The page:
Alan K'necht was first exposed to computers in a Grade 12 Math class back in the '70s. He had to perform the technologically advanced task of coloring computer cards in order to write a very simple program. Oh, how he coveted a Commodore 64. After graduating from high school he attended the University of Waterloo pursuing the study of his favourite topics - economics and business. The University of Waterloo was at the hotbed of computer innovation and while Alan was earning his Bachelor Degree in Economics he was exposed to computer technology and its applicability to the world of business. His roommate's Apple ll provided the introduction to the wonderful world of local social networking, referred to then as a "bulletin board". Just prior to graduation Alan was given an account on Bitnet with which he could now access a wealth of information on Usenet groups (precursors to discussion forums) and email.
After graduation Alan's interest in technology grew. Unfortunately it was impossible at that time for a private individual to have an Internet account. Eventually ISPs began to spring up in his home town of Toronto, Ontario and Alan immediately got his first dial-up account. In order to learn everything that he could about the online world he went out and purchased every book he could on the Internet and the web (maybe not every book but he did buy 4 of the 6 available) and as he says in his book ”the rest is history”.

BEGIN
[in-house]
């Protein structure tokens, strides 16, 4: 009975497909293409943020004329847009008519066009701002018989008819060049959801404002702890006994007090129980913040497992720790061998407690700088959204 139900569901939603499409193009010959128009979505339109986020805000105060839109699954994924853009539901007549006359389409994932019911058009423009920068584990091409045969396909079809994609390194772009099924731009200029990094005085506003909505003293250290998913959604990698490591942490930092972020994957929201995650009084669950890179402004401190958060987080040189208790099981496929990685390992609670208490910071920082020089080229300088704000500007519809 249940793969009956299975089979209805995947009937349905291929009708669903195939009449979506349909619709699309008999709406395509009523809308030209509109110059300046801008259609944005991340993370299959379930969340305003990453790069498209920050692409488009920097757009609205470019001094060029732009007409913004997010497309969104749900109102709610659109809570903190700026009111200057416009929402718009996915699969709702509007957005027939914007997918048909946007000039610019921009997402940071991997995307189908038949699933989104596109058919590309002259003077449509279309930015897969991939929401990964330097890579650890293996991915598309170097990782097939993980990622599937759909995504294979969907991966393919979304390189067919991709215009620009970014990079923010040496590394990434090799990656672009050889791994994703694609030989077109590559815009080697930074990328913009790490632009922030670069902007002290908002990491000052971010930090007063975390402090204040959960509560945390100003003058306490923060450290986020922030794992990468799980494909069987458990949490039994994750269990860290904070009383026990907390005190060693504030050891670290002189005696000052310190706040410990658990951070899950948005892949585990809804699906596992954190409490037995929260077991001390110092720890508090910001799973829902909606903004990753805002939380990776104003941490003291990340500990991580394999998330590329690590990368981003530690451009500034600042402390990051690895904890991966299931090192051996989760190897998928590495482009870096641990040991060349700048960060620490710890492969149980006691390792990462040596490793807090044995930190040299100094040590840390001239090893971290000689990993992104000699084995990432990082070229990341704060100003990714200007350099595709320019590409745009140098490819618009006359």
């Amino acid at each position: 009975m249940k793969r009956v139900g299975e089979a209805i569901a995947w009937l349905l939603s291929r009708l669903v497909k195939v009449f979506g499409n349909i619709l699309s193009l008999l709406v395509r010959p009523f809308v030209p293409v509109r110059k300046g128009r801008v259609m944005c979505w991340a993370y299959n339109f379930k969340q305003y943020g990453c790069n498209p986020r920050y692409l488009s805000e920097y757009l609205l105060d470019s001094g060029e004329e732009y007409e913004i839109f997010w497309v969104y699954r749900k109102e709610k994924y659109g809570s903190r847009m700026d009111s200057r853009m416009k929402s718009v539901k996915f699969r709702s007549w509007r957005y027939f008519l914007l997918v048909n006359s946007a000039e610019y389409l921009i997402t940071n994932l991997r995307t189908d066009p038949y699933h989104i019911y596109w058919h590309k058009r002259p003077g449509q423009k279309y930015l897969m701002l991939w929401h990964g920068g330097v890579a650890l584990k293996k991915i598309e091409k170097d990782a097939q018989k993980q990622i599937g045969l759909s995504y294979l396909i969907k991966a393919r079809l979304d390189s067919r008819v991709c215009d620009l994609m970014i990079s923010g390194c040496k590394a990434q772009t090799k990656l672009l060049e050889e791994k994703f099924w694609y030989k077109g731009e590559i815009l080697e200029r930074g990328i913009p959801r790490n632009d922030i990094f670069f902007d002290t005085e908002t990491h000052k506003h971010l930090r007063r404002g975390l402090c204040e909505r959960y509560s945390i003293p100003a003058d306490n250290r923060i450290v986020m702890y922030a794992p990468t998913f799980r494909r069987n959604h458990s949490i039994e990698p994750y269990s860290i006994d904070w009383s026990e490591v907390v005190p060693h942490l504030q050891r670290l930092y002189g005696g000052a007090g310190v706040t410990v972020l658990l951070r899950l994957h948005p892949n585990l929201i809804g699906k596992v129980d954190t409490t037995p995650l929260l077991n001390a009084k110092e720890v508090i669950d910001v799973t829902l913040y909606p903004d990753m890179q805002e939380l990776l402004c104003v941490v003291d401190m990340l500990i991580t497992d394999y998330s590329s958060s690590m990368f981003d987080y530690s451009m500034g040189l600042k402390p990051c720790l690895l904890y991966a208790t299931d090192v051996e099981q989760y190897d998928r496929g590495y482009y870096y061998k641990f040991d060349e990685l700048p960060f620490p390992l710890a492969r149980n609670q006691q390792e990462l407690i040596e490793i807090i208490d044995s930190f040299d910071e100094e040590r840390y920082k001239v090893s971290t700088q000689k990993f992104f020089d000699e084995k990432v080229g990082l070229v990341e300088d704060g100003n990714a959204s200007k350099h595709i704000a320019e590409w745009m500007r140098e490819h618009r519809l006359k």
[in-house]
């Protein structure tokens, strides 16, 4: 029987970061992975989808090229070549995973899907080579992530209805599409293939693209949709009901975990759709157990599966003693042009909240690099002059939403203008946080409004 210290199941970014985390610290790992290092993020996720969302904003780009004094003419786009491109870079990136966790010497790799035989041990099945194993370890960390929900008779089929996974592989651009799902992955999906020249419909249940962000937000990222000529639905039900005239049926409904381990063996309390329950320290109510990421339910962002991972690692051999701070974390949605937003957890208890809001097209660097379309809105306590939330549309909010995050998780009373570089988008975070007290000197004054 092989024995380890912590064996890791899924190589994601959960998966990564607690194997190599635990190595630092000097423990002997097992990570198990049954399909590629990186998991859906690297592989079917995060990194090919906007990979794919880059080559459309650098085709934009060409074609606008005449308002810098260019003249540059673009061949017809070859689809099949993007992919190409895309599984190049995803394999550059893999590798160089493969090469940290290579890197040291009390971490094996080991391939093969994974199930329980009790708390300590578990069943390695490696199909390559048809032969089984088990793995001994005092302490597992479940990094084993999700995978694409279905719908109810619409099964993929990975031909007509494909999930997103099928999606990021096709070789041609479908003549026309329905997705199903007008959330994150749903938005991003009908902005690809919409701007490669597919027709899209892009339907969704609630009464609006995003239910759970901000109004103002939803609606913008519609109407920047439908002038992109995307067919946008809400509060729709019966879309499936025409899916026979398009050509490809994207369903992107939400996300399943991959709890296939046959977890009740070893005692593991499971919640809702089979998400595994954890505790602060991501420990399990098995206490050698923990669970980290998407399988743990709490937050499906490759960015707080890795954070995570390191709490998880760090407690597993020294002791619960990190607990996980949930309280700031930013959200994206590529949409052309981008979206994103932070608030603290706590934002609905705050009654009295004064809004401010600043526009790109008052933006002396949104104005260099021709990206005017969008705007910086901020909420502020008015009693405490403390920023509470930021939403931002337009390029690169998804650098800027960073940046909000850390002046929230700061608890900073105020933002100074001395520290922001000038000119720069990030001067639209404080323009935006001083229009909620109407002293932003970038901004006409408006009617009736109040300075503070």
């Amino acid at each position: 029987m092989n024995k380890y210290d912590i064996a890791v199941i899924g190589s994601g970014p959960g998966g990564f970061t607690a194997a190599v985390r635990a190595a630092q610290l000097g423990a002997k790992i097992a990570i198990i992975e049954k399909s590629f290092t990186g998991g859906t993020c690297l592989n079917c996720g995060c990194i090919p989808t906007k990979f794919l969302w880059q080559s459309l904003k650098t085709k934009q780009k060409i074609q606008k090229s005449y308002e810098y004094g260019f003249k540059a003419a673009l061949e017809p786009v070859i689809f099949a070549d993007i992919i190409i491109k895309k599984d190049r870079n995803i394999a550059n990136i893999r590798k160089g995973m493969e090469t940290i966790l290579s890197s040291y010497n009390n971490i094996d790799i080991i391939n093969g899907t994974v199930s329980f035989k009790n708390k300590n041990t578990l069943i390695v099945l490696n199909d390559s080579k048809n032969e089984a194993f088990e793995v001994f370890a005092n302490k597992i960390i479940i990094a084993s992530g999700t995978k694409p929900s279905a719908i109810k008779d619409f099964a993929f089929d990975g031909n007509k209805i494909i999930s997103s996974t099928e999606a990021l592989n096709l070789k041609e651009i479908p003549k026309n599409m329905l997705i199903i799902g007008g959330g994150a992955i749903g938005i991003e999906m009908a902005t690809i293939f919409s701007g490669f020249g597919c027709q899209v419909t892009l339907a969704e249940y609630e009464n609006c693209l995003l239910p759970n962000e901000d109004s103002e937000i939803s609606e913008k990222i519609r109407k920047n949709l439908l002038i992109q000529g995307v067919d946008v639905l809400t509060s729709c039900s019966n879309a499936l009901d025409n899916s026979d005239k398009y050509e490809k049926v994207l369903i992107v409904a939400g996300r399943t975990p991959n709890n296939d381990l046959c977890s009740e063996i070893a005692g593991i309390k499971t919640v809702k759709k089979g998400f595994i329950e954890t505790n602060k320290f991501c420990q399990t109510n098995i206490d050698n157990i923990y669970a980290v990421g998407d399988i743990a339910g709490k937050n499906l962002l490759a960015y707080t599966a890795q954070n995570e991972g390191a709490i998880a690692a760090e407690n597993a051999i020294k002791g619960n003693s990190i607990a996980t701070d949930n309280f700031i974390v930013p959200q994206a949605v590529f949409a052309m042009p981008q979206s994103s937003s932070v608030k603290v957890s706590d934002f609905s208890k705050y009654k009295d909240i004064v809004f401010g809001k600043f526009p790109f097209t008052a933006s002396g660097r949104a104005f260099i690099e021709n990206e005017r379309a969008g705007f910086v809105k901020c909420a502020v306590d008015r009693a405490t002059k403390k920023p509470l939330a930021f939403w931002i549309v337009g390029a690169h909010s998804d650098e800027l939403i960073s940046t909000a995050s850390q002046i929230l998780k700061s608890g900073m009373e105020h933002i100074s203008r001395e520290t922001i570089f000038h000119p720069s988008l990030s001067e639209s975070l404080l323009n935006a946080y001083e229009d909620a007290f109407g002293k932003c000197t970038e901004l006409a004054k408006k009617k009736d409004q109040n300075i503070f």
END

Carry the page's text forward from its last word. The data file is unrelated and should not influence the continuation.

As Alan tripped and stumbled down the road of life, he discovered a constant in the business world - no matter how new something appeared to be and how it promised to be something entirely different, it really was the same old same old, just with a new technological way of doing it. To quote Alan
"As desktop publishing was to typesetting so was typesetting to moveable type and moveable type to scribes. So the next logical evolution of spreading the printed word was the web. With each evolution there is always a small period for early adopters to differentiate themselves as skilled pioneers, but very quickly the technological advance and becomes available (if they choose) to the common man."
Over the years Alan has worn many hats -desktop publisher, manager of corporate forms, pioneer of early web development for the corporate world, search and web analytics expert, Internet marketer, columnist, business owner, public speaker, and now as a book author. While Alan has no idea of what lies ahead for him, he does know that his persona and career will continue to evolve and that he can only succeed by looking back and seeing what worked and didn't work in the past and applying that to the future.
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